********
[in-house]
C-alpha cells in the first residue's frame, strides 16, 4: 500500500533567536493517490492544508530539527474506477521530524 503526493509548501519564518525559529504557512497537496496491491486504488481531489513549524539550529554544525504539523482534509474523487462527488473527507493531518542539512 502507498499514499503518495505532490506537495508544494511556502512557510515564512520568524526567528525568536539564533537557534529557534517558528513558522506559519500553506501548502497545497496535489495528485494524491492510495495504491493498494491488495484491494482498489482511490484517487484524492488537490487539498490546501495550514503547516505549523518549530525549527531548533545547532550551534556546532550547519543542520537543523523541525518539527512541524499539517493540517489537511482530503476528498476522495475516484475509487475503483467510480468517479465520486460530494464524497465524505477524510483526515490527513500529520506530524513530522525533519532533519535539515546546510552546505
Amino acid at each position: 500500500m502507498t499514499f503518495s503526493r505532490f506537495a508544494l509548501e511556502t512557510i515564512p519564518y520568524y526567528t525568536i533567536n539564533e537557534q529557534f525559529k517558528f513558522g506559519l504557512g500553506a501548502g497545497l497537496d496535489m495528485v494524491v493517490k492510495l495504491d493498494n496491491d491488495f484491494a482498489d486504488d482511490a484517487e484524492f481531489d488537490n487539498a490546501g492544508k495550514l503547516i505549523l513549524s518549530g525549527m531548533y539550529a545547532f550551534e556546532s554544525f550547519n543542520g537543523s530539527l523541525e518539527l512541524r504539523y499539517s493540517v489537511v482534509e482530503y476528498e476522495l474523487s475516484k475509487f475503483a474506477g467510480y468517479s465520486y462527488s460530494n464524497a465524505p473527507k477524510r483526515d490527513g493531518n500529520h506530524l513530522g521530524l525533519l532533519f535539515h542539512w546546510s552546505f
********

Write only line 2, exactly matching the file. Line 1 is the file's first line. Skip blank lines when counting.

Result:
C-alpha cells in the first residue's frame, strides 16, 4: 500500500533567536493517490492544508530539527474506477521530524 503526493509548501519564518525559529504557512497537496496491491486504488481531489513549524539550529554544525504539523482534509474523487462527488473527507493531518542539512 502507498499514499503518495505532490506537495508544494511556502512557510515564512520568524526567528525568536539564533537557534529557534517558528513558522506559519500553506501548502497545497496535489495528485494524491492510495495504491493498494491488495484491494482498489482511490484517487484524492488537490487539498490546501495550514503547516505549523518549530525549527531548533545547532550551534556546532550547519543542520537543523523541525518539527512541524499539517493540517489537511482530503476528498476522495475516484475509487475503483467510480468517479465520486460530494464524497465524505477524510483526515490527513500529520506530524513530522525533519532533519535539515546546510552546505